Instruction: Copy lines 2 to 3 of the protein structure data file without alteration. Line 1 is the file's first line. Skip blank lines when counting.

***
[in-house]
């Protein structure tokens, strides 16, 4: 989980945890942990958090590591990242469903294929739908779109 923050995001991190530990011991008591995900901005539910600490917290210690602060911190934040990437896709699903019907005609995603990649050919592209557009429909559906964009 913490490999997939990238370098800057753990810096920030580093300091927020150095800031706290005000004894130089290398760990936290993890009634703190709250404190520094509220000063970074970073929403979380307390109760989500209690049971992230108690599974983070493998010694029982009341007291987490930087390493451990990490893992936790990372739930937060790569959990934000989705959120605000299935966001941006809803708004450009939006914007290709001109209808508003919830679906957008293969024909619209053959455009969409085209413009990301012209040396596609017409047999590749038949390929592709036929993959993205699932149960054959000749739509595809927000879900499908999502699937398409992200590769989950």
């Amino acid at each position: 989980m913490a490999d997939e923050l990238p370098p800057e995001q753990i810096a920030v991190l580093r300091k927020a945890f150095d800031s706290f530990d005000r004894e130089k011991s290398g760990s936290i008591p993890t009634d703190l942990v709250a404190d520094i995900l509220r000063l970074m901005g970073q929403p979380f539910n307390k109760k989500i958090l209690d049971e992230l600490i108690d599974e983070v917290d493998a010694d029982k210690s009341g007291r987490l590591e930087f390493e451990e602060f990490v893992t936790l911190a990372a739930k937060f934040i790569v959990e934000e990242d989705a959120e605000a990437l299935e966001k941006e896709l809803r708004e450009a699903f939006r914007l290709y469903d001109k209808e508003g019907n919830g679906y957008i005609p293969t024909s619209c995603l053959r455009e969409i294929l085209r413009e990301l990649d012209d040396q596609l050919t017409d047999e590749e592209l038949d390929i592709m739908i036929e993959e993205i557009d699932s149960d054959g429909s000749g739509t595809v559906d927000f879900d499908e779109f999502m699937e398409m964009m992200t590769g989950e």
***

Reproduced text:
């Protein structure tokens, strides 16, 4: 989980945890942990958090590591990242469903294929739908779109 923050995001991190530990011991008591995900901005539910600490917290210690602060911190934040990437896709699903019907005609995603990649050919592209557009429909559906964009 913490490999997939990238370098800057753990810096920030580093300091927020150095800031706290005000004894130089290398760990936290993890009634703190709250404190520094509220000063970074970073929403979380307390109760989500209690049971992230108690599974983070493998010694029982009341007291987490930087390493451990990490893992936790990372739930937060790569959990934000989705959120605000299935966001941006809803708004450009939006914007290709001109209808508003919830679906957008293969024909619209053959455009969409085209413009990301012209040396596609017409047999590749038949390929592709036929993959993205699932149960054959000749739509595809927000879900499908999502699937398409992200590769989950």
């Amino acid at each position: 989980m913490a490999d997939e923050l990238p370098p800057e995001q753990i810096a920030v991190l580093r300091k927020a945890f150095d800031s706290f530990d005000r004894e130089k011991s290398g760990s936290i008591p993890t009634d703190l942990v709250a404190d520094i995900l509220r000063l970074m901005g970073q929403p979380f539910n307390k109760k989500i958090l209690d049971e992230l600490i108690d599974e983070v917290d493998a010694d029982k210690s009341g007291r987490l590591e930087f390493e451990e602060f990490v893992t936790l911190a990372a739930k937060f934040i790569v959990e934000e990242d989705a959120e605000a990437l299935e966001k941006e896709l809803r708004e450009a699903f939006r914007l290709y469903d001109k209808e508003g019907n919830g679906y957008i005609p293969t024909s619209c995603l053959r455009e969409i294929l085209r413009e990301l990649d012209d040396q596609l050919t017409d047999e590749e592209l038949d390929i592709m739908i036929e993959e993205i557009d699932s149960d054959g429909s000749g739509t595809v559906d927000f879900d499908e779109f999502m699937e398409m964009m992200t590769g989950e």